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Posts Tagged ‘Cathedral of Toledo Spain’

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The Benefits of Online Trading

For those of you who assume that life in a monastery is routine and unchanging, I have news for you.  Yes, there is the regular schedule that varies little from day to day and week to week.  Yes, there are assigned tasks that include readers and servers and celebrants for Mass, and readers and servers for table, as well as sign-up sheets for other tasks and responsibilities.  Saint Benedict alluded to the need for this in his Rule, and these lists eventually get coordinated and posted on the bulletin board for all to see.  However, far from outlining some unchanging reality for the coming week, these lists merely suggest what ought to happen if this were the ideal world.

Like most every other place on earth, however, the monastery is not the ideal world, and that’s where email has become a great gift when the need to adjust comes up. Once upon a time, if I were assigned to be table reader and couldn’t make it, for whatever reason, this meant going from monk to monk to find a substitute.  Much like the mariner in The Rhyme of the Ancient Mariner, I would have to explain my situation and humbly ask for help.  My hope, of course, was that I would eventually find some generous soul who could and would be willing to take my place.  And naturally this sometimes involved horse-trading of a sort, with me offering to take on some job assigned to the other monk.  Generally, however, we all have to rely on the good will of our brothers and hope for the best.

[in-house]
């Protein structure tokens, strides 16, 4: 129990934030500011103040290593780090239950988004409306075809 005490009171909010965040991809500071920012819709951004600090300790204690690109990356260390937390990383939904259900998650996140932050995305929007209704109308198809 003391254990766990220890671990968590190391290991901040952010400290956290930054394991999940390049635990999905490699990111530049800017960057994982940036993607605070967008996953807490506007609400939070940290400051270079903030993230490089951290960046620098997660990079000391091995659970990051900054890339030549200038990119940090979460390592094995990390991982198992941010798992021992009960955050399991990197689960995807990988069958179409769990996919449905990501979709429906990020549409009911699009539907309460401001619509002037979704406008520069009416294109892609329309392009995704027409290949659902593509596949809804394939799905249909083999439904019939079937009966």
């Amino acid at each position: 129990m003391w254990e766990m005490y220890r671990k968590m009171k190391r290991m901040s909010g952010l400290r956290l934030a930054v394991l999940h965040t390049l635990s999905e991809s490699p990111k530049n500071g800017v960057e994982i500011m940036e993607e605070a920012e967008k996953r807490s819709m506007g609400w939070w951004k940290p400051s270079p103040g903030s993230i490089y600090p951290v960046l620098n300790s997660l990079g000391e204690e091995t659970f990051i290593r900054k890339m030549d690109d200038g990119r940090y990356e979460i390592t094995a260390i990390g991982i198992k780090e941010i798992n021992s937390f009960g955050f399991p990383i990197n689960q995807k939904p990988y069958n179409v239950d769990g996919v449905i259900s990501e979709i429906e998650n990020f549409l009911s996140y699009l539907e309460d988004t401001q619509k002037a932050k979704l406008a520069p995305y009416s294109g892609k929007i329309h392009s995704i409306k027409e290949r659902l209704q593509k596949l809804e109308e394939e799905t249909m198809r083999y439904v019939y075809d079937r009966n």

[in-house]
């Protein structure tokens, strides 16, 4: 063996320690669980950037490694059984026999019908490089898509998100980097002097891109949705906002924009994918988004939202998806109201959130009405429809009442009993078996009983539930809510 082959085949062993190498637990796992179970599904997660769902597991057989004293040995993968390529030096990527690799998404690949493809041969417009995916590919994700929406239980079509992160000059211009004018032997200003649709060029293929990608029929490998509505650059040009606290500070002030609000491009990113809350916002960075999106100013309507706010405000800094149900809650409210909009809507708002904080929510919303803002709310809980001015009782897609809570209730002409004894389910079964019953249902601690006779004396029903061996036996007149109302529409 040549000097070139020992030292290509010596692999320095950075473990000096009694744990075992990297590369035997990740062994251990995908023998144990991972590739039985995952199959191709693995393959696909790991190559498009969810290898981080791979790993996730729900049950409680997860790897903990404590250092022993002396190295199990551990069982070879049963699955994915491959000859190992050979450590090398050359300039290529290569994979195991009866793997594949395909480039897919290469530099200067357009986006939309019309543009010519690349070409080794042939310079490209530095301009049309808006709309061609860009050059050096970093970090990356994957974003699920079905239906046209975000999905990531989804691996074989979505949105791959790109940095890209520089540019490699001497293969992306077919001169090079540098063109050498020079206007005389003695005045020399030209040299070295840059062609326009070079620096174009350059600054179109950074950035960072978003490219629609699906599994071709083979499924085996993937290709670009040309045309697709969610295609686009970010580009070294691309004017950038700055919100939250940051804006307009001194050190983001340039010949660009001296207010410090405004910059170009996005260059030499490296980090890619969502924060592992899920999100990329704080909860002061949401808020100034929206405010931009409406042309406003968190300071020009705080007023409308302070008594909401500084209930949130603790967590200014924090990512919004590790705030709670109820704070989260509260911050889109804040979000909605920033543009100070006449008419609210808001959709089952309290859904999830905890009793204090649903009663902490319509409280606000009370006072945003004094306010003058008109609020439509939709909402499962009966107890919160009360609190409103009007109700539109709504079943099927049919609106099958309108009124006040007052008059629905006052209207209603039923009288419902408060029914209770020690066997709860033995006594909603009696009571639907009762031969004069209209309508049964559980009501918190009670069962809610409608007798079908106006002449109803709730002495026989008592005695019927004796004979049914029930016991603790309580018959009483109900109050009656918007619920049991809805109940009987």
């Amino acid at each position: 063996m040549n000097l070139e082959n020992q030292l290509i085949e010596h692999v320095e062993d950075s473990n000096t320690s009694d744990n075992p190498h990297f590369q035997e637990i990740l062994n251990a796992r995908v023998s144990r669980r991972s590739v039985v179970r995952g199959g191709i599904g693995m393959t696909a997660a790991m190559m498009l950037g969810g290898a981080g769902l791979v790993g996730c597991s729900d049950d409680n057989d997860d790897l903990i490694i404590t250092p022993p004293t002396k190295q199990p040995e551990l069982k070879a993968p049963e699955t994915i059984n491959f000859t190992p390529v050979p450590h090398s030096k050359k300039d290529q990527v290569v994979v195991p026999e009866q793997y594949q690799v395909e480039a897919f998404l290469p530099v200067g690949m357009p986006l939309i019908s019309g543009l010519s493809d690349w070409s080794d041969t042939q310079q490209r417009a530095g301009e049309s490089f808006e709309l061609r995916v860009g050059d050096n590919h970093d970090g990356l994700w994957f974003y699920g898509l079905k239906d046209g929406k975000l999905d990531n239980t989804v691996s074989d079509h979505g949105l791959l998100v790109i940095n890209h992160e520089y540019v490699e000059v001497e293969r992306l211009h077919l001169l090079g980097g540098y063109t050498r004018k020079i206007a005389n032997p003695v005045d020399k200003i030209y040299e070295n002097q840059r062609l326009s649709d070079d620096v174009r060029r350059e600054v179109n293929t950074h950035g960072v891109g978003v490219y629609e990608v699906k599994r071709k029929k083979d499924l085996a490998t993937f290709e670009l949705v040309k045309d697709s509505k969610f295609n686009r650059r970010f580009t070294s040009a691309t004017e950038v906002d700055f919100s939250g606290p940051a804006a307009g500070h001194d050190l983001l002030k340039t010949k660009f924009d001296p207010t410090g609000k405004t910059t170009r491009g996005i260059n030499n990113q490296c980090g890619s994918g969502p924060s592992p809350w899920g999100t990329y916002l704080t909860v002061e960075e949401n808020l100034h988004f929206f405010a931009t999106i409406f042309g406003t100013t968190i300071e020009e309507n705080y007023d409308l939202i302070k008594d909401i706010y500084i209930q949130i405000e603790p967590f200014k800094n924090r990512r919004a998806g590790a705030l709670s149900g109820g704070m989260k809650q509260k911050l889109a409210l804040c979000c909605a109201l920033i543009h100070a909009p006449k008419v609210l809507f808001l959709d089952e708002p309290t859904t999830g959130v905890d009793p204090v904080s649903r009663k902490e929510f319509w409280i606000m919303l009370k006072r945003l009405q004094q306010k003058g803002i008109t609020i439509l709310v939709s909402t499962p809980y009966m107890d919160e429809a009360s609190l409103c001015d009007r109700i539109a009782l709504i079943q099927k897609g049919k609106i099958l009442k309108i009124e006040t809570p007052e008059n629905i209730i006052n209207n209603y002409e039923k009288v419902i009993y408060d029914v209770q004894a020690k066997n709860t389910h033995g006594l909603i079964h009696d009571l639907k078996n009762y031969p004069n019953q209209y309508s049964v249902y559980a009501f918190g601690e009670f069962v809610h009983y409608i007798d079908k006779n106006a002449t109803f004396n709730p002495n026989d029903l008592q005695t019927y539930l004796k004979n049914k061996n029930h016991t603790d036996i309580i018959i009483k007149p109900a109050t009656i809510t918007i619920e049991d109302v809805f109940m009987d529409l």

IMG_0659The internet has changed the entire dynamic, thankfully.  The advent of a Listserve which can reach every monk has introduced to the monastery our equivalent of electronic trading.  Pretty much every day there’s one or two appeals from monks who desperately need a substitute for something because their schedule has changed or because they’ve accidentally double-booked themselves.  Usually we get an answer within minutes, which strikes me as the greatest benefit of our unique form of electronic trading.

I cite all this as a preamble to a trade I made last week, and quite by accident I was the one who came out way ahead on the deal.  I had been scheduled to be the celebrant for Mass on Friday, and my confrere Fr. Nick was up for Mass on Thursday.  Nick had sent me an email, hoping against hope that I would be willing to trade days with him.  To his consternation he had two appointments for that date, both at the same time.  But since there was only one of him, this made for a difficult situation.  Much to his relief I was able to make the trade, and that’s how I gave to him Friday of the sixth week of Easter, while I came home with the memorial of St. Bede.  I was the clear winner in that deal, at least from my vantage.

St. Bede may matter little to most people, but I’ve always treasured this 8th-century Benedictine monk from the north of England.  In the 8th century most Europeans considered the north of England to be pretty much the edge of nowhere; but despite both the location and the relatively recent advent of Christianity, Bede had become one of the greatest scholars of the day.  And he has had an impact that reverberates even to this day.

IMG_0820Bede was a prolific writer, but he is best known for his History of the English Church and People, which I read for the first of many times in college.  It remains a fascinating text, all the more so because he pushed the envelop when it came to two ideas.  For one, in his day there was not yet an English church, and many of his Celtic neighbors would have taken umbridge at the thought that Bede had lumped them into it.  There also was no such thing as an English people just yet.  That reality was yet to come.  In Bede’s day there were Saxon and Angle and Jute and other Germanic tribes resident in what would become England;  but it would be a big stretch to call them a united English people.  That would come later, and English would emerge as a language only after many centuries.